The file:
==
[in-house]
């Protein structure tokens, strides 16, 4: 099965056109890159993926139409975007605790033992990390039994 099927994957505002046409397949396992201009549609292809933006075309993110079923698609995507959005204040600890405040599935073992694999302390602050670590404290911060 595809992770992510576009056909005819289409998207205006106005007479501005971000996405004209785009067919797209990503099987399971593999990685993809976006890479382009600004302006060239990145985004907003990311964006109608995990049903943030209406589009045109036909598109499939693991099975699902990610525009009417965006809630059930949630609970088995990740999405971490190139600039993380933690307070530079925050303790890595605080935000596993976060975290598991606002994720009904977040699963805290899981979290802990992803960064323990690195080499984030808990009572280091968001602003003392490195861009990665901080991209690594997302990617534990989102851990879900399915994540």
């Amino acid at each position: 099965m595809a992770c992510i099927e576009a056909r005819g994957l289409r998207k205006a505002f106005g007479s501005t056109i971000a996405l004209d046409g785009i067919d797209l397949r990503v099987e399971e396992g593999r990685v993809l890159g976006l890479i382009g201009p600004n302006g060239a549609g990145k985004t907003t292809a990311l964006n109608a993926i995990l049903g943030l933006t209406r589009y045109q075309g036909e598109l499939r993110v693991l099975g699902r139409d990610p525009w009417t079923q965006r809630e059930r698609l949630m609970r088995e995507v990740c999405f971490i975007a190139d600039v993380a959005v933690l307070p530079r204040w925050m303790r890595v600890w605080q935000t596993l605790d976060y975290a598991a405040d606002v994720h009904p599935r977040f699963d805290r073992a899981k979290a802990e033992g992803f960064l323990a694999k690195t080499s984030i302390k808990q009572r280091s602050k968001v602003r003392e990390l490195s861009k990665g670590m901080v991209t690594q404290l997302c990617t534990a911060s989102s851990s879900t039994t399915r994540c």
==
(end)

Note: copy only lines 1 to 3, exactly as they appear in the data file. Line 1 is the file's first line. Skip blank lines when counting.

[in-house]
């Protein structure tokens, strides 16, 4: 099965056109890159993926139409975007605790033992990390039994 099927994957505002046409397949396992201009549609292809933006075309993110079923698609995507959005204040600890405040599935073992694999302390602050670590404290911060 595809992770992510576009056909005819289409998207205006106005007479501005971000996405004209785009067919797209990503099987399971593999990685993809976006890479382009600004302006060239990145985004907003990311964006109608995990049903943030209406589009045109036909598109499939693991099975699902990610525009009417965006809630059930949630609970088995990740999405971490190139600039993380933690307070530079925050303790890595605080935000596993976060975290598991606002994720009904977040699963805290899981979290802990992803960064323990690195080499984030808990009572280091968001602003003392490195861009990665901080991209690594997302990617534990989102851990879900399915994540």
């Amino acid at each position: 099965m595809a992770c992510i099927e576009a056909r005819g994957l289409r998207k205006a505002f106005g007479s501005t056109i971000a996405l004209d046409g785009i067919d797209l397949r990503v099987e399971e396992g593999r990685v993809l890159g976006l890479i382009g201009p600004n302006g060239a549609g990145k985004t907003t292809a990311l964006n109608a993926i995990l049903g943030l933006t209406r589009y045109q075309g036909e598109l499939r993110v693991l099975g699902r139409d990610p525009w009417t079923q965006r809630e059930r698609l949630m609970r088995e995507v990740c999405f971490i975007a190139d600039v993380a959005v933690l307070p530079r204040w925050m303790r890595v600890w605080q935000t596993l605790d976060y975290a598991a405040d606002v994720h009904p599935r977040f699963d805290r073992a899981k979290a802990e033992g992803f960064l323990a694999k690195t080499s984030i302390k808990q009572r280091s602050k968001v602003r003392e990390l490195s861009k990665g670590m901080v991209t690594q404290l997302c990617t534990a911060s989102s851990s879900t039994t399915r994540c």